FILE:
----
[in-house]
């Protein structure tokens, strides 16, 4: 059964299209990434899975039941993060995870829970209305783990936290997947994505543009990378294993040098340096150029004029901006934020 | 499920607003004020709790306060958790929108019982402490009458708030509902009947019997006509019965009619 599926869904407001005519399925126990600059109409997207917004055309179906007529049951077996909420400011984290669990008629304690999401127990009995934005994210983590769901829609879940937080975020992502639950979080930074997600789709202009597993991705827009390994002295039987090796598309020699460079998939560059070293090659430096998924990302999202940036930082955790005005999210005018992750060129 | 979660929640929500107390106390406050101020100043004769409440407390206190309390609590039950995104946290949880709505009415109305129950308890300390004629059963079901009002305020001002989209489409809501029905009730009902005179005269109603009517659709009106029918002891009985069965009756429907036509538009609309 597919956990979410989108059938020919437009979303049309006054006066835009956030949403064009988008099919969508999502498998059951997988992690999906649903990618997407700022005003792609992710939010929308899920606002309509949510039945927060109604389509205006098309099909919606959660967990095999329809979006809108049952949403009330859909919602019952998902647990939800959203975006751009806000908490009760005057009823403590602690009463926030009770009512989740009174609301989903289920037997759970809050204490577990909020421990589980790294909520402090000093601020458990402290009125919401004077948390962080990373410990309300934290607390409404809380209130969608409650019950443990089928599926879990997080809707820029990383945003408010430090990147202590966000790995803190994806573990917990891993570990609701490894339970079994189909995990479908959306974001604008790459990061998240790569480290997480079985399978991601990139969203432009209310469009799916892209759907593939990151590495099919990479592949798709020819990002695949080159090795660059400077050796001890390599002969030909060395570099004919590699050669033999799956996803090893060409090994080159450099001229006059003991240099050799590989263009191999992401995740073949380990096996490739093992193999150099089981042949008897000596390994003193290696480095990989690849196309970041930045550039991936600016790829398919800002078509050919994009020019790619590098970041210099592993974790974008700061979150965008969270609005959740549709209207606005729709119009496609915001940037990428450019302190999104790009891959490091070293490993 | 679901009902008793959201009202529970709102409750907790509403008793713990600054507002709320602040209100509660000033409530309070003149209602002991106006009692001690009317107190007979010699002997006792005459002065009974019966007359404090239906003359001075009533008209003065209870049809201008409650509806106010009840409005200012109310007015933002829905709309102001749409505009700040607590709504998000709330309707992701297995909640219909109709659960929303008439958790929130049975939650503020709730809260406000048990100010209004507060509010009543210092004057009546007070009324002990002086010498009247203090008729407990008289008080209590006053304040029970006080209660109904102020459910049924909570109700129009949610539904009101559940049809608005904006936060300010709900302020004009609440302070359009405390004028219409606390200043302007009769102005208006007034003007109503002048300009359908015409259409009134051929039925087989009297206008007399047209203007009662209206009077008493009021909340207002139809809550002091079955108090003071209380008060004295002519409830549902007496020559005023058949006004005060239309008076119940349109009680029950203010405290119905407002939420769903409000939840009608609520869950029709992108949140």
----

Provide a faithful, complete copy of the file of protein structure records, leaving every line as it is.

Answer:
[in-house]
């Protein structure tokens, strides 16, 4: 059964299209990434899975039941993060995870829970209305783990936290997947994505543009990378294993040098340096150029004029901006934020 | 499920607003004020709790306060958790929108019982402490009458708030509902009947019997006509019965009619 599926869904407001005519399925126990600059109409997207917004055309179906007529049951077996909420400011984290669990008629304690999401127990009995934005994210983590769901829609879940937080975020992502639950979080930074997600789709202009597993991705827009390994002295039987090796598309020699460079998939560059070293090659430096998924990302999202940036930082955790005005999210005018992750060129 | 979660929640929500107390106390406050101020100043004769409440407390206190309390609590039950995104946290949880709505009415109305129950308890300390004629059963079901009002305020001002989209489409809501029905009730009902005179005269109603009517659709009106029918002891009985069965009756429907036509538009609309 597919956990979410989108059938020919437009979303049309006054006066835009956030949403064009988008099919969508999502498998059951997988992690999906649903990618997407700022005003792609992710939010929308899920606002309509949510039945927060109604389509205006098309099909919606959660967990095999329809979006809108049952949403009330859909919602019952998902647990939800959203975006751009806000908490009760005057009823403590602690009463926030009770009512989740009174609301989903289920037997759970809050204490577990909020421990589980790294909520402090000093601020458990402290009125919401004077948390962080990373410990309300934290607390409404809380209130969608409650019950443990089928599926879990997080809707820029990383945003408010430090990147202590966000790995803190994806573990917990891993570990609701490894339970079994189909995990479908959306974001604008790459990061998240790569480290997480079985399978991601990139969203432009209310469009799916892209759907593939990151590495099919990479592949798709020819990002695949080159090795660059400077050796001890390599002969030909060395570099004919590699050669033999799956996803090893060409090994080159450099001229006059003991240099050799590989263009191999992401995740073949380990096996490739093992193999150099089981042949008897000596390994003193290696480095990989690849196309970041930045550039991936600016790829398919800002078509050919994009020019790619590098970041210099592993974790974008700061979150965008969270609005959740549709209207606005729709119009496609915001940037990428450019302190999104790009891959490091070293490993 | 679901009902008793959201009202529970709102409750907790509403008793713990600054507002709320602040209100509660000033409530309070003149209602002991106006009692001690009317107190007979010699002997006792005459002065009974019966007359404090239906003359001075009533008209003065209870049809201008409650509806106010009840409005200012109310007015933002829905709309102001749409505009700040607590709504998000709330309707992701297995909640219909109709659960929303008439958790929130049975939650503020709730809260406000048990100010209004507060509010009543210092004057009546007070009324002990002086010498009247203090008729407990008289008080209590006053304040029970006080209660109904102020459910049924909570109700129009949610539904009101559940049809608005904006936060300010709900302020004009609440302070359009405390004028219409606390200043302007009769102005208006007034003007109503002048300009359908015409259409009134051929039925087989009297206008007399047209203007009662209206009077008493009021909340207002139809809550002091079955108090003071209380008060004295002519409830549902007496020559005023058949006004005060239309008076119940349109009680029950203010405290119905407002939420769903409000939840009608609520869950029709992108949140």